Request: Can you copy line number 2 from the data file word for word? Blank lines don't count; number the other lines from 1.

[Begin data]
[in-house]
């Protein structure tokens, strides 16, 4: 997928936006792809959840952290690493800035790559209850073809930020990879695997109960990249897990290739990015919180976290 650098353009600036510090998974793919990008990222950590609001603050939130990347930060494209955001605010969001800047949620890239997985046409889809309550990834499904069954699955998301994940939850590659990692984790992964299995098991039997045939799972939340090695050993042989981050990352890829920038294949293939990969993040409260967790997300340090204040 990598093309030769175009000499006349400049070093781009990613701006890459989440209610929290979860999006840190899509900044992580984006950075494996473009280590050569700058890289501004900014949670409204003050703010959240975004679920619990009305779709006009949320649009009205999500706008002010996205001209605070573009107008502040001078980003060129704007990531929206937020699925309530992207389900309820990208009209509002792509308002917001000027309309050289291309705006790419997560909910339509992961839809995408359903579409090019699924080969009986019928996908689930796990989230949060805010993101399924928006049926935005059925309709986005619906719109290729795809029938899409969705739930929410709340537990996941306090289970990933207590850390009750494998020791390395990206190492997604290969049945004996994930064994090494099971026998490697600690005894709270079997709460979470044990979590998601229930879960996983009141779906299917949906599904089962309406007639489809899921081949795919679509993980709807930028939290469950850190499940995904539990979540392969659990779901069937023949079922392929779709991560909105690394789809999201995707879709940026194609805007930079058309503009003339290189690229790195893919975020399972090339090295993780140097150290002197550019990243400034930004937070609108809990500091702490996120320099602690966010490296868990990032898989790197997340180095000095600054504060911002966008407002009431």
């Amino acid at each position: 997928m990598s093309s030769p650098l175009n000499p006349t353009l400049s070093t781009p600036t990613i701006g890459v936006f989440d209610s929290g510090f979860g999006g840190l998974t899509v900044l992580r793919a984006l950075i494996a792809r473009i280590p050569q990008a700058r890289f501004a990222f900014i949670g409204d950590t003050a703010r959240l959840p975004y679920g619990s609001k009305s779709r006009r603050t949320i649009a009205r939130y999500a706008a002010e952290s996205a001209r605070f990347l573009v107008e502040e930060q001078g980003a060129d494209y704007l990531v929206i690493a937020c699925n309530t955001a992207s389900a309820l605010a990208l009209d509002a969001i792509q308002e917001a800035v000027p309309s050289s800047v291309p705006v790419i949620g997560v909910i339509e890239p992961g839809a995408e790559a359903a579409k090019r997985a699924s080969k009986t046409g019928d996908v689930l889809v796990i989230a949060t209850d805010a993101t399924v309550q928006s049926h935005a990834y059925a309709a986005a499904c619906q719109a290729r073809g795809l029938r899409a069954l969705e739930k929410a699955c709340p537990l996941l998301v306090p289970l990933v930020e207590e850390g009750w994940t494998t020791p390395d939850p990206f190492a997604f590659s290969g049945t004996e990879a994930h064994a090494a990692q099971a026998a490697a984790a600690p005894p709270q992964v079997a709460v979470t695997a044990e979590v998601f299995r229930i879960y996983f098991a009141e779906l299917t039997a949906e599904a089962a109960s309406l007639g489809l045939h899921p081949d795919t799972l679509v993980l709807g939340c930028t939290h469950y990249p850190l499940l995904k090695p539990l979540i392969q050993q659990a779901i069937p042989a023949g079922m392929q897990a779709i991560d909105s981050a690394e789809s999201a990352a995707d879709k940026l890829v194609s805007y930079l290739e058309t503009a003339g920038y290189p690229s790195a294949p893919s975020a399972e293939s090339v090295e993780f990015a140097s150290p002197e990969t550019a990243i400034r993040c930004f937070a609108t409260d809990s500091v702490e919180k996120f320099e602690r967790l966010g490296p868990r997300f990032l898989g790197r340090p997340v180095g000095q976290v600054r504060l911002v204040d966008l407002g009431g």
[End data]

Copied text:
């Protein structure tokens, strides 16, 4: 997928936006792809959840952290690493800035790559209850073809930020990879695997109960990249897990290739990015919180976290 650098353009600036510090998974793919990008990222950590609001603050939130990347930060494209955001605010969001800047949620890239997985046409889809309550990834499904069954699955998301994940939850590659990692984790992964299995098991039997045939799972939340090695050993042989981050990352890829920038294949293939990969993040409260967790997300340090204040 990598093309030769175009000499006349400049070093781009990613701006890459989440209610929290979860999006840190899509900044992580984006950075494996473009280590050569700058890289501004900014949670409204003050703010959240975004679920619990009305779709006009949320649009009205999500706008002010996205001209605070573009107008502040001078980003060129704007990531929206937020699925309530992207389900309820990208009209509002792509308002917001000027309309050289291309705006790419997560909910339509992961839809995408359903579409090019699924080969009986019928996908689930796990989230949060805010993101399924928006049926935005059925309709986005619906719109290729795809029938899409969705739930929410709340537990996941306090289970990933207590850390009750494998020791390395990206190492997604290969049945004996994930064994090494099971026998490697600690005894709270079997709460979470044990979590998601229930879960996983009141779906299917949906599904089962309406007639489809899921081949795919679509993980709807930028939290469950850190499940995904539990979540392969659990779901069937023949079922392929779709991560909105690394789809999201995707879709940026194609805007930079058309503009003339290189690229790195893919975020399972090339090295993780140097150290002197550019990243400034930004937070609108809990500091702490996120320099602690966010490296868990990032898989790197997340180095000095600054504060911002966008407002009431």